No alcohol in public, avoid fanaticism: Dubai Police issue rules for Fifa World Cup celebrations

– khaleejtimes

Published: Sat 19 Nov 2022, 11:59 AM

….Brits warned of ‘heightened’ terror threat during Qatar World Cup

Cheer in Dubai, cheer safely: This is the message from the Dubai Police to football fans who have flocked to the Emirate from around the world. Dubai is serving as a gateway for World Cup fans travelling to Doha, while also being home to several fan zones that will stream the matches live.

The police have urged football fans to respect local laws as they cheer for their favourite teams for the Fifa World Cup 2022.

“Dubai welcomes you during the World Cup. Enjoy our city of tolerance and openness, and take part in our thriving international community,” the police tweeted on Saturday.

“Please adhere to the public guidelines and morals and follow the instructions,” the police say in the guide, as they issued the rules that must be followed:

>> Respect the privacy of others while taking photographs.

>> Please preserve public property.

>> For the sake of your safety, smoke flares are not allowed.

>> Do not possess or drink alcohol in public areas.

>> Remember that you are in a nation of tolerance. As such, you must respect the State’s culture where the contempt of religions and all kinds of discrimination and political disputes are prohibited.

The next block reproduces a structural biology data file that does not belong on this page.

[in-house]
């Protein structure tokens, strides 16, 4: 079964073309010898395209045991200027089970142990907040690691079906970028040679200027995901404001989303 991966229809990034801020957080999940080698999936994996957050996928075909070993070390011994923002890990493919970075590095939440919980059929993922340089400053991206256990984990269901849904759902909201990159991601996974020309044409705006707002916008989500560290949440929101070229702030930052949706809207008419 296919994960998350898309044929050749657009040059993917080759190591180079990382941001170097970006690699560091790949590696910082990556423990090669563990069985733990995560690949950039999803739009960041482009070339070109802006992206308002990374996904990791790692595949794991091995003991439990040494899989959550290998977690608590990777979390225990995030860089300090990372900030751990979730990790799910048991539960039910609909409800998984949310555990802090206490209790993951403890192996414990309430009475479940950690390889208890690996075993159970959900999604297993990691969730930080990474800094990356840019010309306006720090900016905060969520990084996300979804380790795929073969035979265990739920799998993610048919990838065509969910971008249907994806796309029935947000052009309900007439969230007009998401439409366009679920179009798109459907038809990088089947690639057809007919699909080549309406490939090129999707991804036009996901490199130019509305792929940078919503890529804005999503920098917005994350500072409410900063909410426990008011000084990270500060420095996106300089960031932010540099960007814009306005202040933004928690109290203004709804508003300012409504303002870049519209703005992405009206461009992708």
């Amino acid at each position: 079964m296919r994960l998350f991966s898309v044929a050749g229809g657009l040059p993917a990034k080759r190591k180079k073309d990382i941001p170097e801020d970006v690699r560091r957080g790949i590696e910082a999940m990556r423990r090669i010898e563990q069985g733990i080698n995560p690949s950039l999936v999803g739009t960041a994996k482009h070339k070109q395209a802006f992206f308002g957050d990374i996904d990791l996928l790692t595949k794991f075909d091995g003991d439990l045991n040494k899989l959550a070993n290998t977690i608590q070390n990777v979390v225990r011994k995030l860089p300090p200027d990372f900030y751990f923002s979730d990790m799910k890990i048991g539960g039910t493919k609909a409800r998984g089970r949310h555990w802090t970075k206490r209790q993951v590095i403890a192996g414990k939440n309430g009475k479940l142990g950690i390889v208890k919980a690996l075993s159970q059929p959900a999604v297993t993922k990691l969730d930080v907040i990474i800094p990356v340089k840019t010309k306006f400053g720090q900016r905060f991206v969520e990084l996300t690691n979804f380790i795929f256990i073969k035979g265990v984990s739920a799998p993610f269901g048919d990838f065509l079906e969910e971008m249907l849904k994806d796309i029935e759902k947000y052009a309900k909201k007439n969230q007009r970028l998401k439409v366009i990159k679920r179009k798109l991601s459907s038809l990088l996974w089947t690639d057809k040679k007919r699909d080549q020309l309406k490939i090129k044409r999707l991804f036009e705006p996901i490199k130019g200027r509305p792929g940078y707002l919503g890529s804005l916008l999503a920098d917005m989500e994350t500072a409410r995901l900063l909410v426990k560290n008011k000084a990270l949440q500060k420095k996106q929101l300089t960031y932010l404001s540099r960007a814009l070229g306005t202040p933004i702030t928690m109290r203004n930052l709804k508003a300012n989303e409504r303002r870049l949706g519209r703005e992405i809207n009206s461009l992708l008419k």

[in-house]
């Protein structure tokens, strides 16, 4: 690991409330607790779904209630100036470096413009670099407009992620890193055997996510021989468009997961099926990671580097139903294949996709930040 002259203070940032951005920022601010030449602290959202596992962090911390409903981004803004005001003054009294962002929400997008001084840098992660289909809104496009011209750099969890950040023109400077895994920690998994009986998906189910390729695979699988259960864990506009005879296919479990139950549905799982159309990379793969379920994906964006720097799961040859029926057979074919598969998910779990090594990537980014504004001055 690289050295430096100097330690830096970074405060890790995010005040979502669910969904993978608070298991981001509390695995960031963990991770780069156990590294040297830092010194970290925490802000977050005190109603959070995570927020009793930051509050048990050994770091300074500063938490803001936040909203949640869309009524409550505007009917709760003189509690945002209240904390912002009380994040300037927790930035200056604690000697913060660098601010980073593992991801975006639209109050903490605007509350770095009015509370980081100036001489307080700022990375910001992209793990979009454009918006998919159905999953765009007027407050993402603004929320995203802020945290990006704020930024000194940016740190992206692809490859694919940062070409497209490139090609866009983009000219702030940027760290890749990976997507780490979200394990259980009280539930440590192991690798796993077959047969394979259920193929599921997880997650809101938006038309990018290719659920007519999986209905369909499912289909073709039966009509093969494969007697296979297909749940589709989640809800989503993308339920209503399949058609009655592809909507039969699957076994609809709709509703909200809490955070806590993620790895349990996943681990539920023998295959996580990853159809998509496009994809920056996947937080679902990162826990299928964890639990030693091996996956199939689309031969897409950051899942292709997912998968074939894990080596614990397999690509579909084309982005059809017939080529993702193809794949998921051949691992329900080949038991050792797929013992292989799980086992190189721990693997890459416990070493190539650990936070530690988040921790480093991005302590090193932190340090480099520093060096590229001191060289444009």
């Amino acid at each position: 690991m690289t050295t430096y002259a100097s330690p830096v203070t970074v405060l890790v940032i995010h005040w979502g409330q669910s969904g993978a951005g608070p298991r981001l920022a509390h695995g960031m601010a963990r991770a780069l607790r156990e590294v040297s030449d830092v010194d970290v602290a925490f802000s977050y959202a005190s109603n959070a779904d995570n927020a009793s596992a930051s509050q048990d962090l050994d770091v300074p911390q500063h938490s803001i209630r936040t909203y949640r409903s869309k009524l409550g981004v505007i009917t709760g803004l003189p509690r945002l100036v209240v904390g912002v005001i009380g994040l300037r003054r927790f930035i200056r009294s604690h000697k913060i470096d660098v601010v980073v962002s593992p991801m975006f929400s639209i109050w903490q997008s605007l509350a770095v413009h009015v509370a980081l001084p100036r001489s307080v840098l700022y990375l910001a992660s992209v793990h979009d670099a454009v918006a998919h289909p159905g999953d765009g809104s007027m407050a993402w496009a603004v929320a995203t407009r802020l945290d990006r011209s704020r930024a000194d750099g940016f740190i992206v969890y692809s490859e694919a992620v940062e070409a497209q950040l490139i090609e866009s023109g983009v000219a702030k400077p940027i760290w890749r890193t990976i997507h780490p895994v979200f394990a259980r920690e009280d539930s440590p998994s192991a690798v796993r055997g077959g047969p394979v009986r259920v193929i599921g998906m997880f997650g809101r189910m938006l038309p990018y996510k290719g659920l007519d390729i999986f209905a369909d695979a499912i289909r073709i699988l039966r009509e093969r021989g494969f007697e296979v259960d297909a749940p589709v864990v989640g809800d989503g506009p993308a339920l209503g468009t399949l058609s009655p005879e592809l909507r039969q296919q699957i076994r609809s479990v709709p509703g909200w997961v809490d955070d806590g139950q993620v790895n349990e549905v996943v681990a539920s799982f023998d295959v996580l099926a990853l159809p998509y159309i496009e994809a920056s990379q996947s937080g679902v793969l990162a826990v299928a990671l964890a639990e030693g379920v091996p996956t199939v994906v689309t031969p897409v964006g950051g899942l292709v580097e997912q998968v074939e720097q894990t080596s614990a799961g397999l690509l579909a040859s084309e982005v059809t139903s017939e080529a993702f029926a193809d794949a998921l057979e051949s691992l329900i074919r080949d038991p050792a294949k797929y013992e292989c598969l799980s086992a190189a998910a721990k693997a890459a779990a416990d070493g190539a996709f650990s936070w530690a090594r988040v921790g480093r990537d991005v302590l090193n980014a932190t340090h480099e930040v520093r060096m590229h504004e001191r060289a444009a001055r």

>> Do not celebrate in places not designated for this purpose in order to not disturb others.

>> Show good sportsmanship and stay away from sports fanaticism.

>> It is prohibited to use or circulate narcotics.


>> Avoid unlicensed massage parlours and suspicious advertisements.

>> Avoid showing affection in public areas

>> If you wish to organise recreational activities, please refer to the competent authorities for necessary permits and approvals.


>> Do not leave luggage in public areas.

>> It is recommended to save your taxi number or keep the payment receipt to make is easier to find any missing items.

Brits warned of ‘heightened’ terror threat during Qatar World Cup

20 Nov 2022

Caption: Security in Qatar - are there terror threats? (Picture: Getty)
Security personnel have arrived in Qatar from nations around the world which are providing resources to secure the FIFA World Cup (Picture: Getty)

British fans have been warned that terrorists are ‘likely’ to try and target the World Cup in Qatar — although security experts say the risk of a large-scale attack is low.  

The Qatari authorities are expected to intensively monitor crowds and individuals as an estimated 1.2 million international visitors descend on the Gulf emirate for the FIFA games. 

The UK is among participating nations that are providing military resources, security personnel and other types of support to the hosts.

Travel advice from the British government currently states: ‘Terrorists are likely to try to carry out attacks in Qatar. Attacks could be indiscriminate, including in places visited by foreigners.’ 

However two analysts told that an internationally-assisted security blanket will make any sophisticated attack unlikely in the oil-rich state, where the first game kicks off today.  

Security expert Will Geddes said: ‘Qatar is a reasonably secure location given it is a small country and it is pretty easy to control that environment.

‘The Qataris not only have their domestic security but they have brought in US and UK security advisors and personnel to assist.